What our Innovators are Reading Right Now
Posted on September 11, 2017 09:32 AM by WGCIT
AgFunder News, Emma Cosgrove
This will be the first FoodBytes! competition in Austin. Agriculture and supply chain startups have faired particularly well in this year’s competition.
AgVoice, a voice-interaction service designed to help food and agriculture professionals capture valuable insights to optimize their use of resources won the judges choice aware at FoodBytes! New York in June. At the same event, Impact Vision, a software platform that uses hyper-spectral technology to provide insights about the quality and characteristics of different foods using image recognition and predictive learning won the people’s choice award.
Earlier this year at FoodBytes! San Francisco, Pure Cultures, a company creating probiotics for pet and livestock health, claimed the Highly Commended award. Also in San Francisco, Evaptainers, a startup developing electricity-free refrigeration for developing markets, snagged the People’s Choice Award, an accolade voted on by the audience.
The Packer, Ashley Nickle
Agricultural technology startups will pitch to a six-person panel of investors and growers at new Western Growers event AgSharks.
A nod to the popular TV show “Shark Tank,” AgSharks will feature new companies getting feedback about their business plans and having to decide on the spot whether to accept, negotiate or decline offers of investment in exchange for equity.
Up to $250,000 total may be invested, and growers may offer acreage for use in pilot programs.
The live event takes place Oct. 31 in Las Vegas at Western Growers’ annual meeting.
Business Insider, Roopal Verma in Bengaluru
Sept 6 (Reuters) - Deere & Co, known for its trademark green tractors, said on Wednesday it would acquire privately-held Blue River Technology for $305 million to increase the machine-learning capabilities of its farm equipment. California-based Blue River has designed technology that helps farmers reduce the use of herbicides by spraying only where weeds are present, optimizing the use of inputs in farming, Deere said in a statement.
Fast Company, Ben Schiller
The average age of an American farmer is now 58.3–a number that’s been increasing for three decades. About 40% of farmers are 65 and over. And fewer younger people are entering the profession than ever before. The last census from the U.S. Department of Agriculture shows the number of “new farmers” (defined as being on the job less than 10 years) fell by about 20% between 2007 and 2012.
While many young people are attracted to working the land and giving up dizzy-making urban lives, they’re also likely put off by prohibitively high startup costs. That’s according to Shawn Williamson, an accountant in St. Louis, Missouri, who recently carried out an in-depth analysis of what it would cost to set up a farm from nothing. The answer: an amount of money that makes the idea of creating a more robust independent farming economy seem impossible.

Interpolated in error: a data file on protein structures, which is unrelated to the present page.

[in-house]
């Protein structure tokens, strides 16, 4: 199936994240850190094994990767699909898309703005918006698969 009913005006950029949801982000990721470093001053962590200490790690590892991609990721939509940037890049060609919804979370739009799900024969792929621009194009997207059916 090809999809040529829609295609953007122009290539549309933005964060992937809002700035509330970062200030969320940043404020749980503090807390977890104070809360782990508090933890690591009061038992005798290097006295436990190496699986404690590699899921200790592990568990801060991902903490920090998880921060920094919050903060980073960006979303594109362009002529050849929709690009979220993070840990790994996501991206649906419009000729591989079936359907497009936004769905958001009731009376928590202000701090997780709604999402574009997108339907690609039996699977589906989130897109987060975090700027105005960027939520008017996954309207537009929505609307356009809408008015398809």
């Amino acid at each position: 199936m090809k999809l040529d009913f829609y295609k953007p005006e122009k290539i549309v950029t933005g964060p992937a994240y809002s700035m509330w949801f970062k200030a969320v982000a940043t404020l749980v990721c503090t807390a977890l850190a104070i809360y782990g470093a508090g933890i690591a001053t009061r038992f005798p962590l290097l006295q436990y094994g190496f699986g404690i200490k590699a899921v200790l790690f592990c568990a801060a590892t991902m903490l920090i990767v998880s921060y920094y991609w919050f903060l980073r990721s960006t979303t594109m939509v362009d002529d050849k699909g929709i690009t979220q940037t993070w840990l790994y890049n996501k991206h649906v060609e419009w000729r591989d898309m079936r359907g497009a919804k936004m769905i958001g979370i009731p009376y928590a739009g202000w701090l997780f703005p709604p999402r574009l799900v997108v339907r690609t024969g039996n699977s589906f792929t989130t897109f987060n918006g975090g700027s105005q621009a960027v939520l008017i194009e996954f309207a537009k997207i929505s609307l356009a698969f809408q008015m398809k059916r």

Without a Trace: A community of good and bad microorganisms inhabit soils just like they do the human gut, which is called the microbiome. San Francisco-based Trace Genomics, founded in 2015, produces kits for farmers so they can test the health of their soil microbiome. The agtech startup has raised $4 million in one early stage round to date. The company says it applies AI techniques similar to those used in fraud detection to ID the good microbes from the bad. Its screening products retail at $199 and up.
xconomy.com, Frank Vinluan
To date, Finistere’s agtech investments include indoor farming startup Plenty, a South San Francisco, CA-based company that recently closed a $200 million Series B funding round to build a global network of sites, and ZeaKal, a San Diego agbio company researching ways make photosynthesis more efficient. Last year, the firm joined with Kinston, NC-based International Farming Corporation to form the agtech investment fund Willow Hill Ventures.
Kukutai says Ireland’s experience in dairy makes the country fertile ground for developing animal health technologies. He adds that innovations in fintech and other technological fields could be adapted for agricultural applications. The Ireland Agtech Fund will make seed-stage investments in agtech companies, as well as Series A investments and follow-on funding. Kukutai adds that some of those investments could be made with other venture capital firms, or in conjunction with Finistere’s main fund. That $150 million fund closed in 2015, drawing investment from companies such as Bayer CropScience. The Ireland Strategic Investment Fund is now also pumping $23.7 million into that fund.
With the launch of the new Ireland fund, Finistere will open a satellite office in Dublin. Kukutai says he expects the fund will make its first investment by the end of this year.
The Produce News
Western Growers has partnered with S2G Ventures (Seed 2 Growth) to launch AgSharks, a new initiative to identify key innovations in the fresh produce industry. The AgSharks showcase event, sponsored by S2G will premiere at Western Growers 92nd annual meeting in Las Vegas on Oct. 31. Successful entrants will compete for equity investments totaling up to $250,000 to support the development and growth of their businesses.